Scolymia lacera, the fleshy disk coral, is a species of stony coral in the family Mussidae. It occurs on reefs in shallow waters in the Caribbean Sea, the Gulf of Mexico, the Bahamas, Bermuda and southern Florida.
Scolymia lacera is a coral with a single, solitary polyp and does not increase in size by budding as do colonial species of coral. It is a small species with a diameter of up to 6 centimetres (2.4 in). The radially-running ridges in the stony cup which it secretes can be seen through the fleshy body of the polyp. Its colour is variable and is usually some shade of greenish-brown. Scolymia lacera is very similar in appearance to Scolimia cubensis which occupies much the same range. The differences are mostly in the layout of the septa, the miniature ridges in the calcareous calyces in which the polyps sit. S. lacera tends to occupy better lit positions while S. cubensis is in less well lit locations. Where the two come in contact, S. lacera is more aggressive.
Distribution and habitat
Scolymia lacera is found in the Caribbean Sea, the southern half of the Gulf of Mexico, the Bahamas and southern Florida. It grows on reefs, rocky outcrops and steep reef slopes at depths of between 15 and 80 metres (49 and 260 ft).
Scolymia lacera contains single-celled symbiotic algae called zooxanthellae in its tissues. These are photosynthetic and use energy from the sun to produce organic compounds from which the coral also benefits. Much of its energy needs are supplied in this way but it also extends its ring of short tentacles to catch plankton, feeding mostly at night. Scolymia lacera is an aggressive coral that attacks neighbouring corals that might deprive it of light. It does this by extruding filaments several centimetres long from its mesentery. When these come in contact with another coral they secrete enzymes that in the course of several hours digest its soft tissues. Smaller corals may be killed by this attack while larger individuals may have the part within reach stripped back to the skeleton.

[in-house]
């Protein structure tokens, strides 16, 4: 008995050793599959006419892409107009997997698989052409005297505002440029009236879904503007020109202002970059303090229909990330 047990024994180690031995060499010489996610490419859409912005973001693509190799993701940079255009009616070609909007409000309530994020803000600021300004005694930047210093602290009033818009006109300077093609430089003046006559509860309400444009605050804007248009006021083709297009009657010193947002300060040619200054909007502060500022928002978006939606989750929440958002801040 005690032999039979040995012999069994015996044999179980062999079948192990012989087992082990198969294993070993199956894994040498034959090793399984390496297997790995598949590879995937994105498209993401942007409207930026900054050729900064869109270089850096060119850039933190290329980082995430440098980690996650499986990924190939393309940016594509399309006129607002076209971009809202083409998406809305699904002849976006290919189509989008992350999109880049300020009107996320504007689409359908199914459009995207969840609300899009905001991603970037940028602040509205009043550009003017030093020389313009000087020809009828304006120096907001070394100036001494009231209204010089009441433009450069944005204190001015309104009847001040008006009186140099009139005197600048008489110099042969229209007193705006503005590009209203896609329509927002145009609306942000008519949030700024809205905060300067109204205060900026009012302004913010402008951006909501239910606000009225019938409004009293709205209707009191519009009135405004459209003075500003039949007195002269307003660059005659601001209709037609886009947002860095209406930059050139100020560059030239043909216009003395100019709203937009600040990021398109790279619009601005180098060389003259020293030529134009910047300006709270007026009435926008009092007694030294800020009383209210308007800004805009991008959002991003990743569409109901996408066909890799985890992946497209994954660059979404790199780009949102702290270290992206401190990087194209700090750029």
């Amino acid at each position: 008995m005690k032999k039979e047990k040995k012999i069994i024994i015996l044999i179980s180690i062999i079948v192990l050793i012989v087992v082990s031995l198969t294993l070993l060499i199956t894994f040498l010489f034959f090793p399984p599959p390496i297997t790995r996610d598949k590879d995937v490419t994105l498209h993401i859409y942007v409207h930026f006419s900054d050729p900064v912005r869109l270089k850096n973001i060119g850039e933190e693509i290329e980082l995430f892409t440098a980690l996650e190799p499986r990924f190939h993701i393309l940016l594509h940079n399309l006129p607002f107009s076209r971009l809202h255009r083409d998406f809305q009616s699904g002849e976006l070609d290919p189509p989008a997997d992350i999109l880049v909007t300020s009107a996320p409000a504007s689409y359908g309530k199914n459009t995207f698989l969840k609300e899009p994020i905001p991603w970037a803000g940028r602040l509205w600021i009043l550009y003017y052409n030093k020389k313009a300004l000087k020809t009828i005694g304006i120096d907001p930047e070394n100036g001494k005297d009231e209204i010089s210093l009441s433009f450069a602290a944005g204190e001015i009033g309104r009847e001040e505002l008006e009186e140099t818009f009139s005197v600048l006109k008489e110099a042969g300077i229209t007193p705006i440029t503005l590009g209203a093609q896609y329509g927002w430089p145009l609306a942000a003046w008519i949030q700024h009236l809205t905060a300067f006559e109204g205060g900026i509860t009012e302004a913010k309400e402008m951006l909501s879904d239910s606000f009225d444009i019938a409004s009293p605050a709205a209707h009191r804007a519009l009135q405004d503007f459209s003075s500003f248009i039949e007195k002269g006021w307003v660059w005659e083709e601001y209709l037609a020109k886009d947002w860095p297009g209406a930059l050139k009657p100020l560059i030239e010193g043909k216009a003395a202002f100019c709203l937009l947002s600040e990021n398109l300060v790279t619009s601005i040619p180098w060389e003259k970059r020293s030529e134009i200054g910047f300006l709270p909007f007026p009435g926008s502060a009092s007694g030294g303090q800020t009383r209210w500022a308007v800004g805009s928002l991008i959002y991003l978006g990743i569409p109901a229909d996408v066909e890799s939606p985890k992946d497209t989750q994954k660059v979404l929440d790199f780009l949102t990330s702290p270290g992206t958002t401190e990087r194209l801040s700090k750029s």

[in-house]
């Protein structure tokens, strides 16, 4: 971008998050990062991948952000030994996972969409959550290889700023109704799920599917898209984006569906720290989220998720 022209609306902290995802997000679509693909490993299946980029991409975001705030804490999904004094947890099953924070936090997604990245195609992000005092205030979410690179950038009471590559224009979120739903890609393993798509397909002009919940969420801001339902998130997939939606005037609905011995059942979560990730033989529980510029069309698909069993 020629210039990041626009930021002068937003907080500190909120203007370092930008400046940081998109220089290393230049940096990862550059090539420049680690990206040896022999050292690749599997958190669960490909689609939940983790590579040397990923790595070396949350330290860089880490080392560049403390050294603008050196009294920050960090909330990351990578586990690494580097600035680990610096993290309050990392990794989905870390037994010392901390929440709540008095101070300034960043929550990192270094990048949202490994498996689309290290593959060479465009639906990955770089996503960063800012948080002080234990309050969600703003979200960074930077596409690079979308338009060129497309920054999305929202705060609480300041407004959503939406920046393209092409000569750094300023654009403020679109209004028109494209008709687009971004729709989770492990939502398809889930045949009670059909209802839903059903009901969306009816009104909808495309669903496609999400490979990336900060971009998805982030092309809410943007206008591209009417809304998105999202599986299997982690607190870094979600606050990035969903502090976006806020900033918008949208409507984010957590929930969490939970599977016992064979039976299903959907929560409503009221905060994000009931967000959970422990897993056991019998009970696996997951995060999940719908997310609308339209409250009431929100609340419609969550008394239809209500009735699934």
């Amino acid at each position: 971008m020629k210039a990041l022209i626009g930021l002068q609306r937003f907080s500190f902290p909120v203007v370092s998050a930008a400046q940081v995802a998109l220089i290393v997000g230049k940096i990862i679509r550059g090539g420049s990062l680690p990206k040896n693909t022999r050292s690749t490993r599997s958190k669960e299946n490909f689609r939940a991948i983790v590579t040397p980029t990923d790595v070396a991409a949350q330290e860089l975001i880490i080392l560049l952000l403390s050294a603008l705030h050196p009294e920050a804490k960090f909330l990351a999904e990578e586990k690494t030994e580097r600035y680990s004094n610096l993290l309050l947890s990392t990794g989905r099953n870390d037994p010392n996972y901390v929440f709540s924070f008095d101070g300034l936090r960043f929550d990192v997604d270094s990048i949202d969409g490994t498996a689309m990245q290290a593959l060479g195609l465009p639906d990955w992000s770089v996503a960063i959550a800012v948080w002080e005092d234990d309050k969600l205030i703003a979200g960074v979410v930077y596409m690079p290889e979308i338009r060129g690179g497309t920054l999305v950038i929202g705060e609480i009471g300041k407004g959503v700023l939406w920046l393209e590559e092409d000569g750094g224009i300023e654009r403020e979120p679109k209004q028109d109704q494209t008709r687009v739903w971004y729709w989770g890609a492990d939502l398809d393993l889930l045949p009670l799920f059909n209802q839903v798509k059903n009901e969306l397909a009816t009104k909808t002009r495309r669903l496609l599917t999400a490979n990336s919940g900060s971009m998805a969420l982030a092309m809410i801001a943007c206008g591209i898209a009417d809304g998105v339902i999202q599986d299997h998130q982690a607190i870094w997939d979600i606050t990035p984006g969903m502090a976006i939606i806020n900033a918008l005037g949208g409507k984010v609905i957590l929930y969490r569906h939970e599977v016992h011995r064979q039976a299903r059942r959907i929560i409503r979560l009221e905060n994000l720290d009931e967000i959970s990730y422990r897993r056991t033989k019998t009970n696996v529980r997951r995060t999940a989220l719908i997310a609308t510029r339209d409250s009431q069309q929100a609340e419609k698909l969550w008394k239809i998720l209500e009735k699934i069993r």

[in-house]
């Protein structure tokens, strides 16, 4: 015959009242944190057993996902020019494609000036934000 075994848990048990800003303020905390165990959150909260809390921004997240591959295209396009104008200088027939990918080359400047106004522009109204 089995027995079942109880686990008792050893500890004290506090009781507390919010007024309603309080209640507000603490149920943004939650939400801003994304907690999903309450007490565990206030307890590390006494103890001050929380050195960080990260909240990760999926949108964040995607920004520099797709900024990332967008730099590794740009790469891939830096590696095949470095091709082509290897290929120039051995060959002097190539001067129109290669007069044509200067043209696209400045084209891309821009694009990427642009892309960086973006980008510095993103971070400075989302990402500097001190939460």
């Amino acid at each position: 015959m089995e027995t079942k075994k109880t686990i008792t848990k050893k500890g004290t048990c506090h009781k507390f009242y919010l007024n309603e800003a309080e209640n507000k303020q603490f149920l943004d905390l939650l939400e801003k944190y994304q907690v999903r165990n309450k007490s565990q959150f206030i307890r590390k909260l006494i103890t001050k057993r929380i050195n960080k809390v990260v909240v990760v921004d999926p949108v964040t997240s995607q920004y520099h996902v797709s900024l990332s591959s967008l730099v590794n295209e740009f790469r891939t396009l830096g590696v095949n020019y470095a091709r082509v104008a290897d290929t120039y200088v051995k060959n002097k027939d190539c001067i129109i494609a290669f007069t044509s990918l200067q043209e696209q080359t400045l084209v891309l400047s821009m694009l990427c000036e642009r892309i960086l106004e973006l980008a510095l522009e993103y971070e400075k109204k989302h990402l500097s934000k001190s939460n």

The IUCN Red List of Threatened Species lists this species as being of "Least concern". No specific threats are known for this species nor is it known whether the population of Scolymia lacera is declining, but corals in general are threatened by degradation of their reef habitats. Some of the factors affecting corals are a rise in sea temperature and consequent coral bleaching, increased severity of storms, ocean acidification, coral disease and various human impacts.
- Aronson, R.; Bruckner, A.; Moore, J.; Precht, B.; Weil, E. (2008). "Scolymia lacera". IUCN Red List of Threatened Species. Version 2012.2. http://www.iucnredlist.org/details/132874/0. Retrieved 2012-10-20.
- van der Land, Jacob (2012). "Scolymia lacera (Pallas, 1766)". World Register of Marine Species. http://www.marinespecies.org/aphia.php?p=taxdetails&id=287853. Retrieved 2012-10-20.
- Colin, Patrick L. (1978). Marine Invertebrates and Plants of the Living Reef. T.F.H. Publications. p. 275–278. ISBN 0-86622-875-6.
- Wells, J. W. (1971). "Note on the Scleractinian Corals Scolymia lacera and S. cubensis in Jamaica". Bulletin of Marine Science 21 (4): 960–963. http://docserver.ingentaconnect.com/deliver/connect/umrsmas/00074977/v21n4/s13.pdf?expires=1350757658&id=71035636&titleid=10983&accname=Guest+User&checksum=20A51C23FFA28BF33477925E3F917876.
- "Aggressive Behavior". Coral Reef Biology. National Oceanic and Atmospheric Administration. 2012-08-17. http://coris.noaa.gov/about/biology/. Retrieved 2012-10-21.